Alcohol in Ireland: A sobering report

Last month, as the UK called time on the EU, the Health Research Board (HRB) released a sobering report on the harm and cost of alcohol consumption in Ireland. Using data from the hospital in-patient reporting system, the authors examine the patterns and effects of alcohol consumption and the impact on Irish society.

The report is extensive and thorough, with headline figures, such as:

  • In 2014 Irish drinkers consumed on average 11 litres of pure alcohol, with 50% of drinkers consuming alcohol in a harmful manner. Among 36 OECD countries, Ireland has the fourth highest alcohol consumption.
  • The number of people discharged from hospital whose condition was totally attributable to alcohol rose by 82% between 1995 and 2013. Three people died each day in 2013 as a result of drinking alcohol and in 2014 one-in-three self-harm presentations were alcohol-related.
  •  In 2013, alcohol-related discharges accounted for 160,211 bed days in public hospitals – 3.6% of all bed days that year. €1.5 billion is the cost to the tax-payer for alcohol-related discharges from hospital. That is equal to €1 for every €10 spent on public health in 2012 (This excludes the cost of emergency cases, GP visits, psychiatric admissions and alcohol treatment services).The estimated cost of alcohol-related absenteeism was €41,290,805 in 2013.

The full report is here, with a summary of findings in graphical form here.

Thinking about productivity

A recent OECD report “The Future of Productivity” (pdf) presents a new perspective on what drives national productivity growth. The OECD explains that in every world economy there are some ‘frontier firms’ which are internationally competitive and match global high standards in productivity. However, the majority of firms – up to 80 per cent – are not in this category. These firms may have a more domestic market orientation, and much lower average productivity and the OECD calls them ‘non-frontier firms’. The OECD illustrate the productivity gap between frontier firms and non-frontier firms over the last decade for OECD countries.  Productivity growth in frontier firms has been around 3.5-5.0% per annum compared to -0.1 to 0.5% per annum in non-frontier firms (see graph below).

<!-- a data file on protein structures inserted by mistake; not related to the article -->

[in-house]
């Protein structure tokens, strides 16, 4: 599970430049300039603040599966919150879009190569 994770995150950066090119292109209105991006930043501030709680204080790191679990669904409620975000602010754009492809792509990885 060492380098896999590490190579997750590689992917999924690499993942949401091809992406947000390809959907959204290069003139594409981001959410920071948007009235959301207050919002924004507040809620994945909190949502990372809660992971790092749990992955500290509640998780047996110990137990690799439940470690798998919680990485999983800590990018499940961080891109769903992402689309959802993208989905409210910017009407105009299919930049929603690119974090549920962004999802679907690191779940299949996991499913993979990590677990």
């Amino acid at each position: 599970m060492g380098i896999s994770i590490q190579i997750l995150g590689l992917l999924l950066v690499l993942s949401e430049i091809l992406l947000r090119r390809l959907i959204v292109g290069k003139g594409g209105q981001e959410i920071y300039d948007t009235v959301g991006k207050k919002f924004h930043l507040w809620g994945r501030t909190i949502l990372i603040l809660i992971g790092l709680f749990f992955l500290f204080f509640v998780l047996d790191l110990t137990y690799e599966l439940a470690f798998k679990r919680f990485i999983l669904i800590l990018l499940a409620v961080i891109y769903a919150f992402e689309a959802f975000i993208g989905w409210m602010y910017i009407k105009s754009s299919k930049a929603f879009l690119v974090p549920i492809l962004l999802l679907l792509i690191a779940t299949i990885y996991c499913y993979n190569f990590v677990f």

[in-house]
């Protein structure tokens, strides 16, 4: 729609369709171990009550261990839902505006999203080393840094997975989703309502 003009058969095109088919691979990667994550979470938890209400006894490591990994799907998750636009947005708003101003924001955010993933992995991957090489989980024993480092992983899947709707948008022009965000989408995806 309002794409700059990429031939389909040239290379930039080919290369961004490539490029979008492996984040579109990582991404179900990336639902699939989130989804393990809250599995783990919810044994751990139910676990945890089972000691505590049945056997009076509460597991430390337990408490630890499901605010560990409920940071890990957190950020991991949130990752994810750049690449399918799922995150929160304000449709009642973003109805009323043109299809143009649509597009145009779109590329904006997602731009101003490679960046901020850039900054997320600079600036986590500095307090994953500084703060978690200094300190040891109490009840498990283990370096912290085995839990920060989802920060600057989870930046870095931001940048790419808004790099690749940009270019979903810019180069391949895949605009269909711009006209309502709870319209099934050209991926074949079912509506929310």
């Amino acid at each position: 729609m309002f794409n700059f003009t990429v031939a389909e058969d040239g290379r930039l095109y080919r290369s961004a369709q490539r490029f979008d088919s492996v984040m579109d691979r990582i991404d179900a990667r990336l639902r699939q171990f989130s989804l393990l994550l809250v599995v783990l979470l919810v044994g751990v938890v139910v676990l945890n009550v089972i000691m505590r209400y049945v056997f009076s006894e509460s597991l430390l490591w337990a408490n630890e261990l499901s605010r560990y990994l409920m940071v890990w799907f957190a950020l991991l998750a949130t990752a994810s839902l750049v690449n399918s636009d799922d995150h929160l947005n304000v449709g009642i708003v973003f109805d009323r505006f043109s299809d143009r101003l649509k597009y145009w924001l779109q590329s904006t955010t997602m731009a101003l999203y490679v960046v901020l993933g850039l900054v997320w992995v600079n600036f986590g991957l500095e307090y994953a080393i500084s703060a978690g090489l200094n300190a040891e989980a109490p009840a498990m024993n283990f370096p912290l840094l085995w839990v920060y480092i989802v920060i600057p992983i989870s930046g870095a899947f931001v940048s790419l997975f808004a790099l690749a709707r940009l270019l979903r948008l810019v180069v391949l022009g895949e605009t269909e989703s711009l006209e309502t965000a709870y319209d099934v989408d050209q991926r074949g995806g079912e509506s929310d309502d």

Figure 11

Source: ‘The Future of Productivity’, OECD, 2015, Figure 11

The OECD explains that the ‘productivity slowdown is not so much a slowing of innovation by the world’s most globally advanced firms, but rather a slowing of the pace at which innovations spread through the economy: a breakdown of the diffusion machine … the gap between those high productivity firms and the rest has risen’.

What should policy-makers take from these findings? The frontier firms have a competitive advantage from their investments in knowledge-based capital, but also how they tacitly combine computerised information, innovative property and economic competencies in the production process. These firms are leaders in new-to-the-market innovations. But it is not only new-to-the-market innovation which matters for productivity. Policy-makers must focus on improving the take up of new innovations by the vast number of non-frontier firms which are more likely to find success with ‘me-too’ or ‘new-to-the-firm’ innovations. To maximise productivity gains we must aid the acceleration of the diffusion of innovations to non-frontier firms. The diffusion of innovations is good for growth, and the OECD argue that more effective diffusion may also promote inclusiveness. A recent study by Card et al. (2013) suggests that the observed rise in wage inequality appears to at least reflect the increasing dispersion in average wages paid across firms. Thus, raising the productivity of laggard (late adopter) firms could also contain increases in wage inequality, while reducing costs and improving the quality and variety of goods and services.